I am trying to calculate the binding energy of a small molecule with an underlying surface. I have used B3LYP-D3BJ (as implemented in ORCA) at def2-TZVP basis set to optimize the geometry of the VdW complex, and then performed a single point Binding Energy calculation using RI-MP2 at def2-TZVP basis set. However, I am concerned about the accuracy of the binding energy that I have obtained from RI-MP2 calculations. Should I calculate the binding energy using DFT-D3 or will the energies from RI-MP2 be more accurate?

  • $\begingroup$ +1 but it will depend on which functional is being used. You have told us that the D3 part is BJ, but what about the base functional? $\endgroup$ Aug 10 at 12:25
  • $\begingroup$ @NikeDattani Prof. Dattani, I have updated the question to include that information. $\endgroup$ Aug 10 at 14:08
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    $\begingroup$ That was an important update, because if for example it was B2PLYP (which is designed to be an improvement over MP2), then the answer would clearly be that the DFT-D3 calculation is more accurate than the RI-MP2 one. $\endgroup$ Aug 10 at 14:12
  • $\begingroup$ From ORCA Input Library, I see that B2PLYP calculations are very expensive. How bad will the regular RI-MP2 energies be, in comparison to B2PLYP ones? Especially if we are interested in relative energies? $\endgroup$ Aug 10 at 14:16
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    $\begingroup$ In the answer that I recently posted for this question, B2PLYP is included within "double hybrid functionals" and is significantly better than MP2 (and therefore also RI-MP2, which is an approximately of MP2). B2PLYP will not cost much more than MP2 since the dominant part of the calculation is the MP2-like part. At the end of my answer, I suggested that you can try RI-B2PLYP-D3, which will have a similar cost to RI-MP2, but will be more accurate. I still recommend just to use B3LYP-D3 though since its much easier to justify (see below). $\endgroup$ Aug 10 at 17:45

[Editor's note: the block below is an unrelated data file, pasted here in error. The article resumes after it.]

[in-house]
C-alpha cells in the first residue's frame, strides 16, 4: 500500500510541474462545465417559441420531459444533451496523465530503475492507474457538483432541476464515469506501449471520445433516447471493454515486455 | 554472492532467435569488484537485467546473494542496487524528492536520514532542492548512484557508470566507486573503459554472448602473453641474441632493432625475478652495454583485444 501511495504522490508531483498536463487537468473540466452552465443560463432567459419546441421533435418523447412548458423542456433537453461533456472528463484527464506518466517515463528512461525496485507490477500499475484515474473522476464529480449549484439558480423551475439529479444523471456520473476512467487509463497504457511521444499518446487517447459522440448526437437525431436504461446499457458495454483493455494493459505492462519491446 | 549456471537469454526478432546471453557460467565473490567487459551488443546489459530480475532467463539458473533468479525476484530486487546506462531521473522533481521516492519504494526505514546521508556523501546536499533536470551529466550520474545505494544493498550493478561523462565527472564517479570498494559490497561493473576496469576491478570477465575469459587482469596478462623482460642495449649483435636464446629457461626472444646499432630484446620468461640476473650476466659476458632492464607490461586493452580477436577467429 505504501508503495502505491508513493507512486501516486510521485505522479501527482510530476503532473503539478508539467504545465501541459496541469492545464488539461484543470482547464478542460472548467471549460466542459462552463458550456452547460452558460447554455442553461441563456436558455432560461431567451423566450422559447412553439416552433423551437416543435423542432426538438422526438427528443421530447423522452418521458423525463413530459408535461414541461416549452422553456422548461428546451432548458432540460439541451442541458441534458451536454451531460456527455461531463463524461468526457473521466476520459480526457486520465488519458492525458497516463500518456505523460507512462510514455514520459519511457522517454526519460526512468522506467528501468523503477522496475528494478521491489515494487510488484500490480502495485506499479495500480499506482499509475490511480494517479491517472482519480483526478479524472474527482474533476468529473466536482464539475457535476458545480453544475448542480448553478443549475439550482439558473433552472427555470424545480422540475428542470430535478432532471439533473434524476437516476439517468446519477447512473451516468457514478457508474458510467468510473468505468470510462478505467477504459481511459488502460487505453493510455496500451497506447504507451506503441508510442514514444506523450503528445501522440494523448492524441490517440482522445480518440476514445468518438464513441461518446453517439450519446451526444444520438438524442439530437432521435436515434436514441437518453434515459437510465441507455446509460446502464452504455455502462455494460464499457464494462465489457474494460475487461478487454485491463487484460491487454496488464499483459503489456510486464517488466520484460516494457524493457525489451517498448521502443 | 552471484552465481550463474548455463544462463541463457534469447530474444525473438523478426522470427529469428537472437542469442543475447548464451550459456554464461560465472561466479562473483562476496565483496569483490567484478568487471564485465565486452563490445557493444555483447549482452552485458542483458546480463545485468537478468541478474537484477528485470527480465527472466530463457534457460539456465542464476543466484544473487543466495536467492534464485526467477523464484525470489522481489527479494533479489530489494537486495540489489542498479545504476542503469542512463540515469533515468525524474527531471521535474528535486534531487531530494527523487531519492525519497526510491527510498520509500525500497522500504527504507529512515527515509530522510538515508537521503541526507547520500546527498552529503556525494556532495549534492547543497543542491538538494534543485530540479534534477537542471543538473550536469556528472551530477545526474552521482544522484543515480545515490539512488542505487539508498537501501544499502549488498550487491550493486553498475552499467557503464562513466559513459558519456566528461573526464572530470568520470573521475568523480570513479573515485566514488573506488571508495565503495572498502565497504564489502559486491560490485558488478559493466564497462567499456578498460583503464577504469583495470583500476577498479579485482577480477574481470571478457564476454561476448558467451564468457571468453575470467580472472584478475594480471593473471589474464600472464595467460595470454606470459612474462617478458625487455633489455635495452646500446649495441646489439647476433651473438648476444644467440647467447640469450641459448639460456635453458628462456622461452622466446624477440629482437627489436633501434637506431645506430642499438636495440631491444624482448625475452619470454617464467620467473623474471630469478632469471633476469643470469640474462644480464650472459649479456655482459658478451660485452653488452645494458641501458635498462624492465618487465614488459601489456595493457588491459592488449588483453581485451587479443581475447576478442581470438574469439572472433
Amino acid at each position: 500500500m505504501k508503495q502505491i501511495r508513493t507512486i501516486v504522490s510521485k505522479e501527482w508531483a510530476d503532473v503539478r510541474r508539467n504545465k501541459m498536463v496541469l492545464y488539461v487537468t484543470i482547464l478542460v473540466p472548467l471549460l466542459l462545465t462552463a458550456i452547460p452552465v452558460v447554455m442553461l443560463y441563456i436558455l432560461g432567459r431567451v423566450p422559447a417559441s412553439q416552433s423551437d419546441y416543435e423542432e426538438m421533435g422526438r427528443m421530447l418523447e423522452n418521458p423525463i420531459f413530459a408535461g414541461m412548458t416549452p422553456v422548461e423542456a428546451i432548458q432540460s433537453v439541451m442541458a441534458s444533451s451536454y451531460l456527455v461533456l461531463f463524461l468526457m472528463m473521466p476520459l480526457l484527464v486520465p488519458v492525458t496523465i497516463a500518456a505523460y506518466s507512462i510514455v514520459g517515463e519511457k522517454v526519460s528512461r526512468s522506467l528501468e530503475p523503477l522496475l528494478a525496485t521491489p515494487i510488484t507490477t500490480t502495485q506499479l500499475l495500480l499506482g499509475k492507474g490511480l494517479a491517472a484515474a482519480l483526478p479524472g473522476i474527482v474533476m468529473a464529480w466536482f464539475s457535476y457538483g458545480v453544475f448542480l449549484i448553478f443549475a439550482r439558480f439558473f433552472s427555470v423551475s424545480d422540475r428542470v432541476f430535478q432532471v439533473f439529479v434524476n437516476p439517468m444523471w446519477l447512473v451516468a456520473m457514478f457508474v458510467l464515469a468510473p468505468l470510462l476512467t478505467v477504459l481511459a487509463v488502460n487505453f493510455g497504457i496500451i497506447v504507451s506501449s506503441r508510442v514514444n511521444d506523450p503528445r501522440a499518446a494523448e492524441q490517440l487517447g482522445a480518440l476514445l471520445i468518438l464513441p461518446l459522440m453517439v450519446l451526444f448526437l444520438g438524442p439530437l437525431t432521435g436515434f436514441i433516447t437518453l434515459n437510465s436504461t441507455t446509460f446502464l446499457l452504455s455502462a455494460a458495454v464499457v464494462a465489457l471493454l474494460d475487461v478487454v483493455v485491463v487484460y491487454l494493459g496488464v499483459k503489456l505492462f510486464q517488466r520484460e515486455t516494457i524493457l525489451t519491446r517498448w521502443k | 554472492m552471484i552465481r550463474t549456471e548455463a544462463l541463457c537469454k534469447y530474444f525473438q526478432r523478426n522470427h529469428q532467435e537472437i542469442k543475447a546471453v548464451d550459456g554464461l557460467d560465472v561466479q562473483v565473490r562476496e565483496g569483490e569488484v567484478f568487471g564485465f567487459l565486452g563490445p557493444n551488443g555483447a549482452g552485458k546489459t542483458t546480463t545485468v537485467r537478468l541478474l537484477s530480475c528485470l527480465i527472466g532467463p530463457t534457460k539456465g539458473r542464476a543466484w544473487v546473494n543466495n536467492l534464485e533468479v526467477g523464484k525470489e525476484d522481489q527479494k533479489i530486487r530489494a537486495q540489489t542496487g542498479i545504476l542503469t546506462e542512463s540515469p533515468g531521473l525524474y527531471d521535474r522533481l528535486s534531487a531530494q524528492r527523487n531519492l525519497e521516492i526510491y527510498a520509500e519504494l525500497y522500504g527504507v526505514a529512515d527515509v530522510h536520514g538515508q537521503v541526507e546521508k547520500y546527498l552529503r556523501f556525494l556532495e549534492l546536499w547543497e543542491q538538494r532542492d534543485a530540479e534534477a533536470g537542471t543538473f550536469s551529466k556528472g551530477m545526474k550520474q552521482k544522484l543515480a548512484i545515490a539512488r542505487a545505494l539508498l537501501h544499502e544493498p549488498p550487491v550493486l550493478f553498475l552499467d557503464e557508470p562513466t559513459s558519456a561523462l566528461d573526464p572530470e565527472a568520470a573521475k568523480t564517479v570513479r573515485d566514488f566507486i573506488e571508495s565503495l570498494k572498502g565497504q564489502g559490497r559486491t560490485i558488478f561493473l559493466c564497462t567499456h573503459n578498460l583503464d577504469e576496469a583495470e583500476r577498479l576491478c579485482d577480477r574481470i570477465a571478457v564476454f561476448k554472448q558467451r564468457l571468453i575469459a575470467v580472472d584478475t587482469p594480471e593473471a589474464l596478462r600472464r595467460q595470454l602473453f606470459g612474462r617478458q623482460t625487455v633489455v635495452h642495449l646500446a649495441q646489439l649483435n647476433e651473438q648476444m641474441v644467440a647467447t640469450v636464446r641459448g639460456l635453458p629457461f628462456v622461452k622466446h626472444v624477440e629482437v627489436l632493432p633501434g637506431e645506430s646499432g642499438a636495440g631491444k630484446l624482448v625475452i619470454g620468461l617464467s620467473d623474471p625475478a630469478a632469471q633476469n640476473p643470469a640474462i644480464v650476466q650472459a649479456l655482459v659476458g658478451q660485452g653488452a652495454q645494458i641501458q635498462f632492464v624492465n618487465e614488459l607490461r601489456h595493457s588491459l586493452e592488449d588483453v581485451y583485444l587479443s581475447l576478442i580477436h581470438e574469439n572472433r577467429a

1 Answer 1


Summary of my recommendation

If my choices are B3LYP-D3 and RI-MP2 for calculating a binding energy at a molecule whose geometry was optimized with B3LYP-D3, I would find it easier to justify using B3LYP-D3 for the binding energy. B3LYP-D3 was found in the study summarized below, to be more accurate than RI-MP2 for "basic properties" such as atomization energies, and that is without the RI approximation for MP2, and it's for extrapolated CBS estimates for MP2 rather than the single def2-TZVP basis set that you're using.

If somehow for your specific system's binding energy, RI-MP2/def2-TZVP is more accurate than B3LYP-D3/def2-TZVP and def2-TZVP is the biggest basis set that you can use for either of them, even if you were to do a (def2-TZVP,def2-DZVP → CBS) extrapolation for both RI-MP2 and B3LYP-D3, the results below show that other dispersion-corrected hybrid functionals with a similar cost to B3LYP-D3 are likely to beat MP2 by quite a lot (and therefore also RI-MP2 unless something fortuitous and unpredictable happens) in every category presented in the summarized results.

Results from Goerigk and Grimme (2011)

As summarized in my answer to What are some recent developments in density functional theory?, a 2011 study involving 841 relative energies and comparing more than 20 different hybrid functionals, for a variety of different properties, found that overall B3LYP-D3 was slightly worse than the average hybrid functional calculation (all hybrid calculations included the -D3 correction but the suffix was dropped for diagram), which had an average discrepancy of around 3.3 kcal/mol with the benchmark energy differences (mainly coming from experiments or CCSD(T)/CBS estimates):


It would be great if we could know where MP2 lies on a histogram for exactly the same dataset. In fact the original paper has the following comparisons between MP2 and DSD-BLYP-D3:

enter image description here

DSD-BLYP-D3 is a "dispersion-corrected, spin-component-scaled, double-hybrid (DSD)" functional, and since you're using B3LYP-D3 which is a single-hybrid functional, it would be prudent for you to ignore the DSD-BLYP-D3 results in the above histogram. Instead let us compare the MP2 numbers in the above histograms with the B3LYP-D3 numbers in the histogram below (again, all calculations included a -D3 correction, but the suffix was dropped in the labeling of the functionals):